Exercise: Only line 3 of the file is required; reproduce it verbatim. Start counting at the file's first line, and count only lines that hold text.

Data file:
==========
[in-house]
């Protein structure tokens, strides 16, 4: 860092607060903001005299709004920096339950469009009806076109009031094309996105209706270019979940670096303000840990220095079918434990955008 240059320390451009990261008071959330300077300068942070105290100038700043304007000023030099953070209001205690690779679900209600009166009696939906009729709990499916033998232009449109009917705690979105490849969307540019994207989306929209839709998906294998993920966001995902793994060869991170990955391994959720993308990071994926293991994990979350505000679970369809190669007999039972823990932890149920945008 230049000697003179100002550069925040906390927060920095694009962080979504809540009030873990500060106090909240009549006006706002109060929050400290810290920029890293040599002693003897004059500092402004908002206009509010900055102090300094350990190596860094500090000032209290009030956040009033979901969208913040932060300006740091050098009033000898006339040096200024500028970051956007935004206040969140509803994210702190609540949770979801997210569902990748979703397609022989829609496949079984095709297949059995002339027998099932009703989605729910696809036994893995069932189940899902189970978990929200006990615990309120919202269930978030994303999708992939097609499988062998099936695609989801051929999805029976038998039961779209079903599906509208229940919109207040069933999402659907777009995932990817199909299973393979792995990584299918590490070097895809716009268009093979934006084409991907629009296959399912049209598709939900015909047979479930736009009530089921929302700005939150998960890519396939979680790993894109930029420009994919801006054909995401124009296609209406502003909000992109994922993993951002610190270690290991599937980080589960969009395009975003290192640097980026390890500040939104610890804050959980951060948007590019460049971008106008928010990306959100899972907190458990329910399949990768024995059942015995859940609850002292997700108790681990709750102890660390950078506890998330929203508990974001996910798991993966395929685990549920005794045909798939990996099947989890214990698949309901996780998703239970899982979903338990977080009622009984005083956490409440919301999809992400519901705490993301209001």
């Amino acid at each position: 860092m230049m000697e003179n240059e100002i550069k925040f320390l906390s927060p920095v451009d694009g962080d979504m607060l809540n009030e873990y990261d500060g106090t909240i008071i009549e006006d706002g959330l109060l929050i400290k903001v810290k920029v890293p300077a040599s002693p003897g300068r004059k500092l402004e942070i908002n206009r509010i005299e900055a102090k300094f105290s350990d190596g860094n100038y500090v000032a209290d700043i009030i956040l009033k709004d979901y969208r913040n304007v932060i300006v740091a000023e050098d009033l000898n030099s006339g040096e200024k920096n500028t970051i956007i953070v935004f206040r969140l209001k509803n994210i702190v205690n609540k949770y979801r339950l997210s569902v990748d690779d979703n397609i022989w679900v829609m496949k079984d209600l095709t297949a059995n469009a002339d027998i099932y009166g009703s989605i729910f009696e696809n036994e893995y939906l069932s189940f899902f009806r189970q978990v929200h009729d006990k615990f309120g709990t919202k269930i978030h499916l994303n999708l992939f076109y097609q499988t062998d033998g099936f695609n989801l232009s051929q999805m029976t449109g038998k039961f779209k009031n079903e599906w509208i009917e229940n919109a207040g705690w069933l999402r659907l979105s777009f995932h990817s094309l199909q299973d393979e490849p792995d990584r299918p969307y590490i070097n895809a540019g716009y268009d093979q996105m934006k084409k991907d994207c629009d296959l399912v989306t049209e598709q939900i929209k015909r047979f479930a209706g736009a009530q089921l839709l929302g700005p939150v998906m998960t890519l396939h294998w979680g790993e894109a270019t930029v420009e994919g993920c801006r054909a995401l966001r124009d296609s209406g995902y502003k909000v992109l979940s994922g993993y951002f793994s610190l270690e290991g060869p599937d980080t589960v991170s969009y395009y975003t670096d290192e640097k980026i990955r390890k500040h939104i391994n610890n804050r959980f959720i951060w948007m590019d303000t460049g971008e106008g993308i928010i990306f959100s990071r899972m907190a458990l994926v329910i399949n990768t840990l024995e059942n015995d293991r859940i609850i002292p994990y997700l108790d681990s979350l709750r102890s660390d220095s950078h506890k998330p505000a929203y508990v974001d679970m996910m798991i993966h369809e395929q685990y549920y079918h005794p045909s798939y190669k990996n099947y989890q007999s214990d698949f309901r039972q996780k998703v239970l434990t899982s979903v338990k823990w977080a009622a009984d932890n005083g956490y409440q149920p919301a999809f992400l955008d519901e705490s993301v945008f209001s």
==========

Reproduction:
């Amino acid at each position: 860092m230049m000697e003179n240059e100002i550069k925040f320390l906390s927060p920095v451009d694009g962080d979504m607060l809540n009030e873990y990261d500060g106090t909240i008071i009549e006006d706002g959330l109060l929050i400290k903001v810290k920029v890293p300077a040599s002693p003897g300068r004059k500092l402004e942070i908002n206009r509010i005299e900055a102090k300094f105290s350990d190596g860094n100038y500090v000032a209290d700043i009030i956040l009033k709004d979901y969208r913040n304007v932060i300006v740091a000023e050098d009033l000898n030099s006339g040096e200024k920096n500028t970051i956007i953070v935004f206040r969140l209001k509803n994210i702190v205690n609540k949770y979801r339950l997210s569902v990748d690779d979703n397609i022989w679900v829609m496949k079984d209600l095709t297949a059995n469009a002339d027998i099932y009166g009703s989605i729910f009696e696809n036994e893995y939906l069932s189940f899902f009806r189970q978990v929200h009729d006990k615990f309120g709990t919202k269930i978030h499916l994303n999708l992939f076109y097609q499988t062998d033998g099936f695609n989801l232009s051929q999805m029976t449109g038998k039961f779209k009031n079903e599906w509208i009917e229940n919109a207040g705690w069933l999402r659907l979105s777009f995932h990817s094309l199909q299973d393979e490849p792995d990584r299918p969307y590490i070097n895809a540019g716009y268009d093979q996105m934006k084409k991907d994207c629009d296959l399912v989306t049209e598709q939900i929209k015909r047979f479930a209706g736009a009530q089921l839709l929302g700005p939150v998906m998960t890519l396939h294998w979680g790993e894109a270019t930029v420009e994919g993920c801006r054909a995401l966001r124009d296609s209406g995902y502003k909000v992109l979940s994922g993993y951002f793994s610190l270690e290991g060869p599937d980080t589960v991170s969009y395009y975003t670096d290192e640097k980026i990955r390890k500040h939104i391994n610890n804050r959980f959720i951060w948007m590019d303000t460049g971008e106008g993308i928010i990306f959100s990071r899972m907190a458990l994926v329910i399949n990768t840990l024995e059942n015995d293991r859940i609850i002292p994990y997700l108790d681990s979350l709750r102890s660390d220095s950078h506890k998330p505000a929203y508990v974001d679970m996910m798991i993966h369809e395929q685990y549920y079918h005794p045909s798939y190669k990996n099947y989890q007999s214990d698949f309901r039972q996780k998703v239970l434990t899982s979903v338990k823990w977080a009622a009984d932890n005083g956490y409440q149920p919301a999809f992400l955008d519901e705490s993301v945008f209001s």